A further difficulty with amicus' attempt to define “cyanides” by reference to the total cyanide test is that such a definition may lead to nonsensical results.   One of BVE's experts observes that there are many everyday substances that contain the CN group in their chemical composition (e.g., vitamin B-12, the synthetic fiber Orlon, and a number of common medicines such as Lomotil), and some or all of these substances, like FFC, would also release cyanide when subjected to the conditions of the total cyanide test.10  Yet no one, including the EPA, would categorize vitamin B-12, for example, as one of the “cyanides” within the meaning of the CWA or CERCLA.   BVE's experts have averred that FFC's chemical structure and composition are much more similar to substances like vitamin B-12 than to toxic substances like potassium cyanide.   Assuming BVE is correct, as we must here, a rule that defined “cyanides” to include all substances that release any cyanide when subjected to the total cyanide test would appear to be untenably overinclusive.11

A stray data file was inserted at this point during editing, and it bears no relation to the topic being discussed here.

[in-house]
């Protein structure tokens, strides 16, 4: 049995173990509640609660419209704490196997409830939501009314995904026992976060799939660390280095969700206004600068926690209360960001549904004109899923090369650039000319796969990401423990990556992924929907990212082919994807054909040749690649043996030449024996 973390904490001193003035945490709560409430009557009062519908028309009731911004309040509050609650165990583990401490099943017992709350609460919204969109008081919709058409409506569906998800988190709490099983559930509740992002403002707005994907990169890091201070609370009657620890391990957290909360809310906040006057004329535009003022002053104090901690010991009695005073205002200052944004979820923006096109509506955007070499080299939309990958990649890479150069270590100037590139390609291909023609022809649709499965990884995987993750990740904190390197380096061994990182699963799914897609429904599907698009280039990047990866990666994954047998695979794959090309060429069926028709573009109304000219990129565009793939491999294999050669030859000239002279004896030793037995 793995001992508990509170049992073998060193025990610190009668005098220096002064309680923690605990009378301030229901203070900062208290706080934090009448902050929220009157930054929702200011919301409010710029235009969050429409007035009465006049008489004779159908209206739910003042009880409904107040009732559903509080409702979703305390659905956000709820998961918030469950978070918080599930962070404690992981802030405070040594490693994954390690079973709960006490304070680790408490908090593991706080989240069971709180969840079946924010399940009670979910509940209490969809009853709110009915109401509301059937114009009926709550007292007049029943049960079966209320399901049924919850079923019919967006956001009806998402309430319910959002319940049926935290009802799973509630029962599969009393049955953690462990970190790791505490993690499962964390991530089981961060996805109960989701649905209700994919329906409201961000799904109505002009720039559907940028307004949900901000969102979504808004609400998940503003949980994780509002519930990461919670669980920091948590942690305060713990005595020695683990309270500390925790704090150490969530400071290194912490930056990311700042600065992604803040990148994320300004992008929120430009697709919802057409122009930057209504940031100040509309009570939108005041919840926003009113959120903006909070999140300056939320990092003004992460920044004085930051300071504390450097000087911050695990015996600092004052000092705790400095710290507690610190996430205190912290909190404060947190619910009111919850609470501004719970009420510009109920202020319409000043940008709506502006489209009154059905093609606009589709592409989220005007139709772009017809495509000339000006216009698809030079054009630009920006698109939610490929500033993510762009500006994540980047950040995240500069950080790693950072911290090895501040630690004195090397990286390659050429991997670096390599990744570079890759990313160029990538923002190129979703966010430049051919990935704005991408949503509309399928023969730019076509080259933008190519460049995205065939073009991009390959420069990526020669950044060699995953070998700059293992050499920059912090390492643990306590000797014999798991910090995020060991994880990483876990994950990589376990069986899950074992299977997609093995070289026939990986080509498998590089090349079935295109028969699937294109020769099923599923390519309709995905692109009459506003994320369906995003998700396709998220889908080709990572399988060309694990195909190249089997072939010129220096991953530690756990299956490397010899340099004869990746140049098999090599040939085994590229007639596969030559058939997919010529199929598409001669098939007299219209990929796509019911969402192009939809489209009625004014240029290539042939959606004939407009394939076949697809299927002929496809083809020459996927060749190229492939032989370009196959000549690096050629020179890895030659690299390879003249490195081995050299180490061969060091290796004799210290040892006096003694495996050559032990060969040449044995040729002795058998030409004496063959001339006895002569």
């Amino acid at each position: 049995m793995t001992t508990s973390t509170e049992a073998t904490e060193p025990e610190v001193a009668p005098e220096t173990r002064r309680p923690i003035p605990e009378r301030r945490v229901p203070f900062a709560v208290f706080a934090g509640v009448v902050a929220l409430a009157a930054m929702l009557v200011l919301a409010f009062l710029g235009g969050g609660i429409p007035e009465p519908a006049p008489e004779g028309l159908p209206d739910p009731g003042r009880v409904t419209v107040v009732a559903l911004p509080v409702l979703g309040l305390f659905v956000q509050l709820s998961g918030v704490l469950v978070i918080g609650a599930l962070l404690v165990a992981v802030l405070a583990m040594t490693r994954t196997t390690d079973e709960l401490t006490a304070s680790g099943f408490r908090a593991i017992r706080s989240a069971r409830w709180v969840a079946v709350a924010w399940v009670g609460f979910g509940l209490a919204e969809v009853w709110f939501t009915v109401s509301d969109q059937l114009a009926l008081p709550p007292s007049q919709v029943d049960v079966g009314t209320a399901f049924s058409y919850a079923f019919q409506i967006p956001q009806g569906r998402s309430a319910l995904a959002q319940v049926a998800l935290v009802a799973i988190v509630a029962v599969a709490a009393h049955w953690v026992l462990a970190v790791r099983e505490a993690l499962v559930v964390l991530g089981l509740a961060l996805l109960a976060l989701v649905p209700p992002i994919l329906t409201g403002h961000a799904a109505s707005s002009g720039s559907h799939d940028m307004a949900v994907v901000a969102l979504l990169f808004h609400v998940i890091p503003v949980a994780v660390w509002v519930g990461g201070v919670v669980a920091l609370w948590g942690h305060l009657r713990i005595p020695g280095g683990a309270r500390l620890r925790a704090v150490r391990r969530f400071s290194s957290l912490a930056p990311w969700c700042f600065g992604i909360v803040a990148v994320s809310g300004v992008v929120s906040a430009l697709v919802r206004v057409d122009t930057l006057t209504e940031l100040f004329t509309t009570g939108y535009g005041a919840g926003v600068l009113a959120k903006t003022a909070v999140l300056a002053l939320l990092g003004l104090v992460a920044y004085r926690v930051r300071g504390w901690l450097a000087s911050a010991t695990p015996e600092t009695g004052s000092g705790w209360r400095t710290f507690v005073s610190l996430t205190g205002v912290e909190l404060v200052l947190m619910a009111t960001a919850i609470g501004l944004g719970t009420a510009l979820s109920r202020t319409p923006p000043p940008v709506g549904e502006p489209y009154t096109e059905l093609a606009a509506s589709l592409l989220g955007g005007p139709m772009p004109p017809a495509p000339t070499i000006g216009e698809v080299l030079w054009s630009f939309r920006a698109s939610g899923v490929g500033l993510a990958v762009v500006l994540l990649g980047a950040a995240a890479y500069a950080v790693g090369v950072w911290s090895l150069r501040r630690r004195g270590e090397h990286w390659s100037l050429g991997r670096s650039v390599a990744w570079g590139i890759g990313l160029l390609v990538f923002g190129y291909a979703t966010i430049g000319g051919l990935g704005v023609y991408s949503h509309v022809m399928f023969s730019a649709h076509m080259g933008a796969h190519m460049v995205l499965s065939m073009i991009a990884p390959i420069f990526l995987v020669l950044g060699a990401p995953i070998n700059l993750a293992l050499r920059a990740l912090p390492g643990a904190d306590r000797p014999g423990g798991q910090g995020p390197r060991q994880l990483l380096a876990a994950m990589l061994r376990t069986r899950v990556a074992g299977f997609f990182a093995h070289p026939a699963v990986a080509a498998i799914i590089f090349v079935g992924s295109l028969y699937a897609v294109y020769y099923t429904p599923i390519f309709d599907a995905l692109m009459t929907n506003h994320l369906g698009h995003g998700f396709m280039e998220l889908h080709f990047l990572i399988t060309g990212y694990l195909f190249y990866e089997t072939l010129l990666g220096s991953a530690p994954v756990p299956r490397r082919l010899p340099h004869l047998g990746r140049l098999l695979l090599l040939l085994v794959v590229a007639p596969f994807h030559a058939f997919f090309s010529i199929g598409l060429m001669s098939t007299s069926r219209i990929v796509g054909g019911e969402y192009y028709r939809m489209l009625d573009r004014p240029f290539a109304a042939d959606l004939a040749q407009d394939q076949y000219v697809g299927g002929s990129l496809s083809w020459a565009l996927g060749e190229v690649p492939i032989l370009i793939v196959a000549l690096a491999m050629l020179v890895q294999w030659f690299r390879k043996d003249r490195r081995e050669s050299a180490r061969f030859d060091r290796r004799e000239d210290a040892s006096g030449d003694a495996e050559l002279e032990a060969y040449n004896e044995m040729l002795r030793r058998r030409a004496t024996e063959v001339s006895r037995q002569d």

The unsettled nature of the status of FFC vis-à-vis the category “cyanides” is further demonstrated by at least one documented situation in which the EPA has appeared to take official action at odds with the position articulated in its amicus brief.   This situation, discussed in some detail in the Luftig Letter submitted to the district court, involved the EPA's handling in 1985 of ferrocyanide wastes generated at a facility operated by the Mearl corporation.   Mearl had filed a petition before the EPA to exclude its wastewater treatment sludge from regulation under RCRA.   See 50 Fed.Reg. 7882, 7888-90 (Feb. 26, 1985).   Although a test for total cyanide indicated positive results, Mearl argued to the EPA that all cyanide in the waste was “in the insoluble, non-toxic form of ferric ferrocyanide.”  50 Fed.Reg. at 7889.   After public hearing and comment, the EPA granted Mearl's petition to exclude the waste from RCRA regulation, stating that “the waste does not exhibit any of the characteristics of hazardous waste.”  50 Fed.Reg. 48886, 48890 (Nov. 27, 1985).   The EPA further stated that “the cyanide present [in the sludge, in the form of FFC] will not convert to free cyanide [in environmental conditions] and therefore is not of regulatory concern with respect to ground-water or atmospheric exposure routes.”  50 Fed.Reg. at 48890 (emphasis added).